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  • How to Save the NBA . . . Part II

    Read: How to Save the NBA, Part I HERE

    OK, so we’ve established the basic financial plan of How to Save the NBA.  Here are the player movement rules:

    1. #1 Superstar Players can sign three year contracts
    2. Playoff teams can protect ANY two players for next year
    3. Conference Champs can protect ANY three players for next year
    4. NBA Champs can protect ANY five players for next year
    5. Any player that is protected holds player option to move up a salary slot if possible, before team fills vacancies
    6. There are no injury/suspension/etc. replacements unless the player is given a full release with full salary.  Released player can sign with any team for remainder of season
    7. Inseason trades are allowed, trading deadline 20 games prior to end of season
    8. No Rookie draft, all Rookies are Free Agents
    9. All other players are granted Free Agency every year

    That’s it!  No other rules.

    Think about the impact of those rules.

    Its been trendy lately for athletes to compare player movement to slavery.  Puhleeze!  Regardless, this plan takes care of that.  Superstar players are given recognition and special status.  As a “Top 30” player, they’re less likely to collude with other superstars, there’s no way they’re willing to take $5 million per year less in guarantees, plus the ability to sign a three year contract.  A “Top 30” guy can still decide to sign as a #2, but he does so knowing that if he wins a championship, he’ll make $16 million LESS than the #1 guy.  Think LeBron James ever leaves Cleveland under that premise?  Even Chris Bosh stays in Toronto . . . but they don’t HAVE to.  This allows teams to build marketing plans around their key players, which is always a Superstar guy anyway.  If a “Top 30” guy gets a year-ending injury, teams can fill that slot but only on a yearly basis until the “Top 30” guy returns, or the contract expires.  The injured player is not entitled to playoff share money.

    Its interesting to think who would be opposed to this much player movement.  Players love getting guaranteed contracts and stability, but complain if they outperform their contracts, plus the whole “slavery” issue.  Teams hate losing their best players, but get killed if they oversign a player, or lose the player to injury.  It is now a pure market system and “meritocracy”.  Each year most players get to choose who their teammates are.  Team owners are virtually assured of breaking even at least, and significant windfalls for winning.  Players ultimately will have more control, but less stability.  Think of the choices a player like Lamar Odom would have.  He could take $9 million guaranteed with a mediocre team and be a #2 guy; or he could sign lets say as a #4 guy and only be guaranteed $3 million, but have the chance of making almost $26 million if his team wins!  We find out pretty quickly what is important to the players.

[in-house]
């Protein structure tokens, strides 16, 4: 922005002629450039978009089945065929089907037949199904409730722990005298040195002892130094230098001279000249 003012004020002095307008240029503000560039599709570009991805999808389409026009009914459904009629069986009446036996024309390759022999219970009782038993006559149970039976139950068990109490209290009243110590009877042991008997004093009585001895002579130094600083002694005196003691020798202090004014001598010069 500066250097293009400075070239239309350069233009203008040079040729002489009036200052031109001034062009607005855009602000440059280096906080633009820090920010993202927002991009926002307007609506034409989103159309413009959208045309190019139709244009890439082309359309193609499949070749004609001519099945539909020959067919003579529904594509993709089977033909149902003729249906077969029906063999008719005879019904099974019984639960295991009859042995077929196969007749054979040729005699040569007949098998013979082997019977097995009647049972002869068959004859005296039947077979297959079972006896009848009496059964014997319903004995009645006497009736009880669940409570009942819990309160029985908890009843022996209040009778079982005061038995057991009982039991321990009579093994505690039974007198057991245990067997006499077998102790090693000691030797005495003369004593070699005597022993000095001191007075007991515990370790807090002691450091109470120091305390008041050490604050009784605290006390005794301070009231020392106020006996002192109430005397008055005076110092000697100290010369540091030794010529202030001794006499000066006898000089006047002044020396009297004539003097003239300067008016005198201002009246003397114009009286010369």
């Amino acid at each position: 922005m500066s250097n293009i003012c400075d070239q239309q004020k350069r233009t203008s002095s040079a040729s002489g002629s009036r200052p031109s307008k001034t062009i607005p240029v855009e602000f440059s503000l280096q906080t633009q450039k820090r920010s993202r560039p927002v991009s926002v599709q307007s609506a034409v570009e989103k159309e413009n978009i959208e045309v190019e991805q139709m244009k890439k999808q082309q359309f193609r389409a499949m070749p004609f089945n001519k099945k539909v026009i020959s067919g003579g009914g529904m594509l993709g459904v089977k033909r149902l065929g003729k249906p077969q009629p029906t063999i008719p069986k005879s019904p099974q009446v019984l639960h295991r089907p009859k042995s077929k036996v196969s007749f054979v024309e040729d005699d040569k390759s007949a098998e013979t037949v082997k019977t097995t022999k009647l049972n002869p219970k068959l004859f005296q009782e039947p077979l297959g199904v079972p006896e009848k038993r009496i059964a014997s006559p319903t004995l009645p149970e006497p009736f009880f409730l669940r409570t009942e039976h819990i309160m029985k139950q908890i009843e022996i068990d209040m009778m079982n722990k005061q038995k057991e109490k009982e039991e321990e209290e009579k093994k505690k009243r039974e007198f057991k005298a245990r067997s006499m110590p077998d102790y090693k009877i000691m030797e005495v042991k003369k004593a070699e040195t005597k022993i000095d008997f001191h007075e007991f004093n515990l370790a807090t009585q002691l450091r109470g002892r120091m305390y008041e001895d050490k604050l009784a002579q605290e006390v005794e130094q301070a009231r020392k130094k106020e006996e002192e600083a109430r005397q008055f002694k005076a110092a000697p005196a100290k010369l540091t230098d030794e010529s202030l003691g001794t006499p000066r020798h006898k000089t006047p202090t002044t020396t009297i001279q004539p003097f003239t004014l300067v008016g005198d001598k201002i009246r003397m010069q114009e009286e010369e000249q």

Rookie drafts are no longer necessary with this system.  Teams can save their “Top 30” slot for “once in a lifetime” talent such as LeBron James if they so desire, but most Rookies would likely make the most money with non-playoff teams as they will have the most slotting flexibility.  Most Rookies will obviously choose the team that will pay them the most, but a smart Rookie may choose to be the Lakers #6 guy with a chance to make $14 million his first year, instead of a #3 slot for $6 million.  Choices abound!

    Instead of a Rookie draft each year, the NBA could hold a team signing/unveiling ceremony.  What a huge event that would be each year, especially if deals are not finalized until the last minutes.  In fact, that would be better, invite all the eligible players and all the teams, and let them make final decisions at that time.  It would combine all the best elements of a draft with NCAA signing day!  Assuming Joe Johnson is not a “Top 30” guy (which he’s not!), think about the drama he’d bring with 3 hats in front of him . . . and will he insist on the #2 slot, or will he sacrifice that slot for a chance to win?

    Most important in all of this, only winning gets rewarded . . . and EVERY team has an equal chance to compete.  And that’s all you can ask for in sports.


    Published on August 24, 2011 · Filed under: NBA, Sports;
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